He rubbed the liquid soap over the skin roughly for some seconds, but after cleaning the foam with hot water, the spots were still there.

May be he was sick. I could be a regional illness. It could be some kind of chicken pox, like the one he had when he was a child, with a fever that would disappear after a week. He could have caught it anywhere, thinking back about his travelling, when he was moneyless and he had to eat from the garbage, and he had to sleep on the floor in the streets, in parks, and even inside a prison cell. It could be an allergic reaction, to who knows what. It could be an insect’s sting; it could have happened without him noticing.

The two crescent moons like stars in a dark sky.

May be it was nothing to be worried about.

He jumped at the knocks at the door and the metal door trembled a bit under the fists.

-Hey! Get out, you have been there for fifteen minutes already! – Shouted someone, followed by a mumbling of feminine voices.

-Sir, are you all right? – A woman asked after some seconds and Rob opened the door and got out hastily.

He stood still for some minutes, feeling slightly dizzy. He didn’t want to go back to his seat yet. He let the soaked head fall forward while he grasped his hands into his knees, gasping slowly. He was thirsty. He felt thirstier than he ever had been before. He stared at the grey carpet with its purple patterns carefully. The plane shook, lightly, a shake that remembered him to driving over a hole in the street.

He raised his head a bit and looked how two attendants were throwing the trays already used by the passengers into a garbage can with a hermetic lid. One of those trays was almost untouched, but because of strict hygiene conditions it would also end up in the trash. What a waste, he thought, and let his head fall again. He listened to the murmuring of the stewardesses and then the sounds of hells drown in the carpet.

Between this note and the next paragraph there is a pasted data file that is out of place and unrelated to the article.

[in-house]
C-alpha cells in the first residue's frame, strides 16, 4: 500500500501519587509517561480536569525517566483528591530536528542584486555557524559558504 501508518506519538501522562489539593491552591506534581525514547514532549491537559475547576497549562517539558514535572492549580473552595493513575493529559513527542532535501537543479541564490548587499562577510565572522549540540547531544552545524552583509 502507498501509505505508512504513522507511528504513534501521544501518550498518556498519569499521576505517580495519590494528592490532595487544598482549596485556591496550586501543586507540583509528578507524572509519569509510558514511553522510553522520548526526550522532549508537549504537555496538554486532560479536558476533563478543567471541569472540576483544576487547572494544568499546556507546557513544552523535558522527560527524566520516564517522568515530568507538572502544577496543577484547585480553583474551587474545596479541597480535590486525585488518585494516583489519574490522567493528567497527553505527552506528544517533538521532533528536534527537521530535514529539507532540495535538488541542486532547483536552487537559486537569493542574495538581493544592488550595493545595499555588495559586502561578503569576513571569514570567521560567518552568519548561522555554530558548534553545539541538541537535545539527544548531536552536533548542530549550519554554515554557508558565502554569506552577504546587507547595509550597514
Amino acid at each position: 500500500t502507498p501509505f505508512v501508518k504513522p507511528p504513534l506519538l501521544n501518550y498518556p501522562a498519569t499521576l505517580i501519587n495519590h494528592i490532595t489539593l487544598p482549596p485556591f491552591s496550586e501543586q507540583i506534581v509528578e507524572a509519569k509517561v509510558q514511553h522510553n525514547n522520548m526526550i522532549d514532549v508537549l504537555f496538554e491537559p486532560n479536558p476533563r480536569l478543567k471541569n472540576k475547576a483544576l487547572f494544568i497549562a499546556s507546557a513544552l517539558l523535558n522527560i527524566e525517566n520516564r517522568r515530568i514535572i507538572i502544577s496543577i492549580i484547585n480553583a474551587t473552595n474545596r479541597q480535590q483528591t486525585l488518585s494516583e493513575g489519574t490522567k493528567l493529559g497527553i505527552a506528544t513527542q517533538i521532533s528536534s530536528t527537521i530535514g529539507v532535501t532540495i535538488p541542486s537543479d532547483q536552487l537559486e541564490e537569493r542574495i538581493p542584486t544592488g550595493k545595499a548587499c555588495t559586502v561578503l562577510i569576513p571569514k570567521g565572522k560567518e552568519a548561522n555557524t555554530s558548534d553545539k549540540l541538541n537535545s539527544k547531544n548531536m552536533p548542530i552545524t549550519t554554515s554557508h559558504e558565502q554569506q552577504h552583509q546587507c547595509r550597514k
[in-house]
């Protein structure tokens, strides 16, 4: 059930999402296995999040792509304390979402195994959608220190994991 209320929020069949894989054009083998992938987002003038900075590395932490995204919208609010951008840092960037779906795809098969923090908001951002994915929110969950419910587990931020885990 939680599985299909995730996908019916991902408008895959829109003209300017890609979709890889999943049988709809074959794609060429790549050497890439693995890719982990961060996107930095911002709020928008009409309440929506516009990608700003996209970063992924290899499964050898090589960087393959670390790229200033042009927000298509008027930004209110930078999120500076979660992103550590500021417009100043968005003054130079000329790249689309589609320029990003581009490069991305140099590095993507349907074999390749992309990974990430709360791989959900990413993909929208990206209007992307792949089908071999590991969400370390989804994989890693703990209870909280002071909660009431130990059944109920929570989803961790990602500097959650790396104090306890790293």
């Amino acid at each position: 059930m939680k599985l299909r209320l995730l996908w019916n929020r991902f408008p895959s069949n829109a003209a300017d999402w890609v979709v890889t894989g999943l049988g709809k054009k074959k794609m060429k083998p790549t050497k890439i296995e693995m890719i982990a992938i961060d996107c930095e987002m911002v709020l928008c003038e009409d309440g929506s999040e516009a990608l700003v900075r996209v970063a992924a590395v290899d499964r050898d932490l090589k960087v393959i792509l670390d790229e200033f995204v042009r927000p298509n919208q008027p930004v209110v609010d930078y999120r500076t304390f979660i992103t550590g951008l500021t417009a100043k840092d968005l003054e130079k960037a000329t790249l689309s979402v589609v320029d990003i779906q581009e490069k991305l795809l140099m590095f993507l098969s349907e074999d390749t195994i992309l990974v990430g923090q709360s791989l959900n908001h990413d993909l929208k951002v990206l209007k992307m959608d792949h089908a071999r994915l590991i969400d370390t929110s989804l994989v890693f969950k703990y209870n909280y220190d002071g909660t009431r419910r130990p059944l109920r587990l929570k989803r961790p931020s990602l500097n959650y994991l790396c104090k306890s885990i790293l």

Two purple shoes, too purple, appeared in his field of vision.

-Do you feel sick? – She asked considerately and Rob repeated, this time to himself, that he didn’t actually understand English. I don’t know. I must be the only one that doesn’t know English in the entire damned plane.

-Me not English- He babbled and the woman nodded slowly. She moved and pointed to one of those bags for throwing up.

-Sick. Are you going to be sick?-

He shook his head no. He examined her thoroughness, the woman had certain beauty, but it was detracted from by the uniform and the obligatory make up. Every flight attendant had the same dull hat and the tight bun, the same make up combination for face, lips, and nail colour; ever so each one of them looked like taken from a mould. Custom made and in masse to fly through the airs until they reach their expiration date, after which they will be disposed in trash boxes with hermetic lids.

He got up slowly and pointed to an empty glass, without remembering the word for water. Breathing slowly, he let the liquid fall down his throat. After finishing, he pointed with the drinking glass and asked.

-Another- The attendant understood and obeyed. He stopped after the third glass, after glancing up and discovering the consternated looks of the employees. He threw the plastic into the garbage bin and asked, trying to imitate an English accent.

-¿Medico? ¿Algún medico a bordo?- After seeing that they didn’t react, he tried again –Doctor? A doctor?- And pointed to the First Aid box that hanged in the wall, lighted with a weak green light.

-Do you need First Aid? – Asked one of the women and Rob sighed in disappointment. He moved his arms in the universal sign for ‘Forget about it’ and walked back slowly to his seat.

He would go to the doctor as soon as the plane lands. It would be the first thing to do, just to take off this problem from him as fast as possible. He tried to swallow, but this throat was still dry. He’d go to the hospital with the suitcases and his travel backpack, he’d wait in the emergency room and maybe this way they’d check him faster. Even, if asked, he could say that he was going to take a plane when he had this problem at the last minute. May be this way he could get some priority.

They’d give him some tablets, or some antibiotics. Maybe they’d take a blood sample or they’d inject him an antidote for a faster relief. He felt the bitter taste of an imaginary medicine in his palate, and he swallowed again with his sandy throat.

He tripped over the knees of his neighbour, he mumbled an apology, and he sat heavily on his seat. He rubbed his eyes with his hands until he saw stars crossing the black field of his vision. Then, he tried to relax. Five hours until landing. Another hour, until getting out the airport. Until then, he should sleep.

 

Second Part